The dreaded eth0:avahi Ubuntu Feisty bug

I have a very simple setup. One wired network card, that's it. No wireless cards at all. Got a brand new machine with a freshly installed Feisty, on Thursday. Worked like a charm, I could surf the Internet with Firefox, and it was fast.

Immediately after the first reboot, the day after, I couldn't access the Internet anymore. My other two machines , who uses the same router/DHCP server, were still working, so I knew it wasn't a network problem. I could ping the router from the Feisty machine, but with packet loss ratios ranging between 40% - 100%. Firefox could not connect to Google or the internal routers webadmin GUI.

Network manager was showing an IP address of 0.0.0.0. If I used System->Administration->Network Tools->Devices, it showed:

To make a long story short, this is what worked for me, to get it working again:

  1. Network manager works best with only the loopback interface specified in the /etc/networking/interfaces file. Comment out lines in /etc/networking/interfaces, leaving only the loopback interface. Make a backup copy first ! I had to use vi, the other editor I tried left invisible characters which messed up the file completely.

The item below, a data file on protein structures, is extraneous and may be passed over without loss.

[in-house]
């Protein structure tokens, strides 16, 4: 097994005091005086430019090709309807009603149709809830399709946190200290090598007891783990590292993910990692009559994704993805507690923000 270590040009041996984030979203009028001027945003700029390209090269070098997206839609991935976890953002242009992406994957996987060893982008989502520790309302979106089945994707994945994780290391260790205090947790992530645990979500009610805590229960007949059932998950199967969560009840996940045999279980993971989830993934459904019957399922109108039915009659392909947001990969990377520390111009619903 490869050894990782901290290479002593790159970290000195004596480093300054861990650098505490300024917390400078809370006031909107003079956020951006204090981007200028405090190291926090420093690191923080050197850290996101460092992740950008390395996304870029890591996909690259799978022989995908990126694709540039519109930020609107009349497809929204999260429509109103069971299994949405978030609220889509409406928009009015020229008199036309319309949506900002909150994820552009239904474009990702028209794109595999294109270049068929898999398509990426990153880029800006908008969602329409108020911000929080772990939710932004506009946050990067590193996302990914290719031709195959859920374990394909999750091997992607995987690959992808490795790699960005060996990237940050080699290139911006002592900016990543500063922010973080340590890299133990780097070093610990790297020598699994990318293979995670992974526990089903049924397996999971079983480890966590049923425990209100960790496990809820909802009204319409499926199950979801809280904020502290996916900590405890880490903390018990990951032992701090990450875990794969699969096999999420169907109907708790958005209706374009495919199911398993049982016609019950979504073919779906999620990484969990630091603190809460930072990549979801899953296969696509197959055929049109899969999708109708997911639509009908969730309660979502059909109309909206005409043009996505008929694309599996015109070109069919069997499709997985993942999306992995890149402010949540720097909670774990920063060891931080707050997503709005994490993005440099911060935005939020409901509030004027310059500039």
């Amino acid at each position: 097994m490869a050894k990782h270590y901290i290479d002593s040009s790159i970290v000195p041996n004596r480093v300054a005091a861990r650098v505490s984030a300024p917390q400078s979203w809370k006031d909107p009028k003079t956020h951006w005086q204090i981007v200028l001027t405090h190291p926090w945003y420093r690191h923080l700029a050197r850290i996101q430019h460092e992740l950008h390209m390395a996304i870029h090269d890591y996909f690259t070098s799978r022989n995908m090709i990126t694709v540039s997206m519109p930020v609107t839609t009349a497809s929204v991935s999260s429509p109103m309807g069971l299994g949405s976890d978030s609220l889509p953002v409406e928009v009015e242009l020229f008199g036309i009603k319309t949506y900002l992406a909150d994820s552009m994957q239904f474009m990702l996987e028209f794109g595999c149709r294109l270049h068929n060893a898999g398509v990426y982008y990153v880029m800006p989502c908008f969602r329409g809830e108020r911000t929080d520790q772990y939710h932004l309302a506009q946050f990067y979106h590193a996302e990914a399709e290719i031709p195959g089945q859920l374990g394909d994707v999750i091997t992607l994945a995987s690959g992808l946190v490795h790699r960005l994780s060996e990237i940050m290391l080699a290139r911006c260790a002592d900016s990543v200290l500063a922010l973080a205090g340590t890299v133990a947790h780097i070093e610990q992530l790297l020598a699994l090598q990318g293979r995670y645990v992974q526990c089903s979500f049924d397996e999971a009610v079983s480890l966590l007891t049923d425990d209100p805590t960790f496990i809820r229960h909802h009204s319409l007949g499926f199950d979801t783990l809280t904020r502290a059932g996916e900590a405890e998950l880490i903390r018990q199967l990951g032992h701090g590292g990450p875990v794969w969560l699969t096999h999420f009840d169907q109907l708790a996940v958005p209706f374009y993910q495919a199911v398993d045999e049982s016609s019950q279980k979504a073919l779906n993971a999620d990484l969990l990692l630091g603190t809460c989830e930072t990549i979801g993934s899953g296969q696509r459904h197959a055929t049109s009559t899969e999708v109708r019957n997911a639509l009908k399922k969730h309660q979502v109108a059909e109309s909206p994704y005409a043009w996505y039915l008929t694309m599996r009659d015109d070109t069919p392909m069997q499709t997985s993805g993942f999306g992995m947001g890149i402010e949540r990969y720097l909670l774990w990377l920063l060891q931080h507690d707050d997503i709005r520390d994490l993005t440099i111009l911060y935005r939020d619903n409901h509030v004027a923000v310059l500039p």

sudo cp /etc/network/interfaces /etc/network/interfaces.bak
    sudo vi /etc/network/interfaces
    

    Your /etc/network/interfaces should look something like this after the edit:

    # This file describes the network interfaces available on your system
    # and how to activate them. For more information, see interfaces(5).
    
    # The loopback network interface
    auto lo
    iface lo inet loopback
    
    # This is a list of hotpluggable network interfaces.
    # They will be activated automatically by the hotplug subsystem.
    # auto eth1
    
    # iface eth1 inet dhcp
    
  2. Next, get a DHCP address for eth1, overriding NetworkManager:
    sudo dhclient
  3. OK, we now have Internet access again and can use apt-get to reinstall a broken package
    sudo apt-get --purge install avahi-autoipd --reinstall
    
  4. Reboot.

After the reboot, Network Manager showed a proper IP address and not 0.0.0.0
I got Internet access back, and things were back to normal.

Using System->Administration->Network Tools->Devices, now showed, after fix:

These links helped me fix the problem: